On the whole, our initial assessment is that this process worked, and was successful. However, as with any major undertaking, a full review with all of our partners is necessary to analyze lessons learned, and to determine where we can bridge critical gaps. MWCOG will be hosting an After-Action Review on April 5th to meet these objectives, and OPM will be an active participant.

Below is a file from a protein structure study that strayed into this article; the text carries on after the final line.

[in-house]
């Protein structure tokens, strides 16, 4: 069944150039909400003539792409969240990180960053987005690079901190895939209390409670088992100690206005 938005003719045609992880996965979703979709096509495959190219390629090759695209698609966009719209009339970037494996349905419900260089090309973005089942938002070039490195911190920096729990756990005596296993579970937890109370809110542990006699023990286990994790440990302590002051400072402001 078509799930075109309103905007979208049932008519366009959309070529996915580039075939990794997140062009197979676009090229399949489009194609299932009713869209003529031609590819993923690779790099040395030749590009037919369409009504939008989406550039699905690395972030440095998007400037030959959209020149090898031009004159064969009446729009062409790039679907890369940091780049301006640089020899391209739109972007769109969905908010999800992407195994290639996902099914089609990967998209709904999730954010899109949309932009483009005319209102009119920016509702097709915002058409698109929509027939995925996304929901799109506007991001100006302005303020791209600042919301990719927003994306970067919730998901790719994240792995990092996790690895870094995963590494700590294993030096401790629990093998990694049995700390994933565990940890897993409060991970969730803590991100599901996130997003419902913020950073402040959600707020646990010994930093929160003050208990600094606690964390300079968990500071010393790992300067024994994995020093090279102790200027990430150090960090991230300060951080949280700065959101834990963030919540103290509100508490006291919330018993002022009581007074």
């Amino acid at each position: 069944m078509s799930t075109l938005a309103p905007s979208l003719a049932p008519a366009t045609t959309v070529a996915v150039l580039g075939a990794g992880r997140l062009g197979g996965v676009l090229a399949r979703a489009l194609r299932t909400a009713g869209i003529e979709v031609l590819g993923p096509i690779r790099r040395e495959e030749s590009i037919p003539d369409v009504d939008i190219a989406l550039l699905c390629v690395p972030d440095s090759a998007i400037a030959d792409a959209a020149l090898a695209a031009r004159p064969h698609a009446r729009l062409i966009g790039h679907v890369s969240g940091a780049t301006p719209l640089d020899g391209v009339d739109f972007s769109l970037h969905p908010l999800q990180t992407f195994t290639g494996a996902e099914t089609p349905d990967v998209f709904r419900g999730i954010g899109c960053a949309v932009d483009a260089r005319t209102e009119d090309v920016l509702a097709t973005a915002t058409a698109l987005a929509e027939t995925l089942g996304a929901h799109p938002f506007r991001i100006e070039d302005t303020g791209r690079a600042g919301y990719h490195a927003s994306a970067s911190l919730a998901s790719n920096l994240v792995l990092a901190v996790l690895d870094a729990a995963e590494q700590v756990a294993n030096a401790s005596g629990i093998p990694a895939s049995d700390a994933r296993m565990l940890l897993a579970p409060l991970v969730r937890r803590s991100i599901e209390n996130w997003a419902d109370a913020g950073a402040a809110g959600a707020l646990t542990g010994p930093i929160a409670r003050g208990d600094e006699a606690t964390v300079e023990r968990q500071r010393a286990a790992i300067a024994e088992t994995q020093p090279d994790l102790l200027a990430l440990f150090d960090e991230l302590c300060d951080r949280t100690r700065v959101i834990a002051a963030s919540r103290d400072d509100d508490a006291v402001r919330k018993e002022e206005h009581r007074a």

Today, as we discuss the recent closure of the Federal government and our liaison with FEMA, I would like to touch on a new partnership OPM has recently embarked upon with FEMA's Office of National Capital Region Coordination (ONCRC). Since the tragic events of September 2001, a variety of efforts have been undertaken to improve the emergency preparedness of our region. Evacuation plans and routes have been re-analyzed and revised, but the success of these plans played out in real-life emergencies remains undetermined in many respects. Testing the viability of cross-jurisdictional plans and educating Federal employees and the general public remains a challenge. To this end, our partnership with FEMA ONCRC seeks to tackle these difficult issues. Our long-term goal is to test our region-wide preparedness through a real-time evacuation of the NCR, like that which occurred during September 11, 2001. Such an effort, however, is no easy feat and requires tremendous planning and coordination. We have begun this process by developing a Strategic Plan outlining our objectives and working with the FEMA ONCRC's Joint Federal Committee to draw in Federal, State and local partners into the development of a Concept of Operations Plan.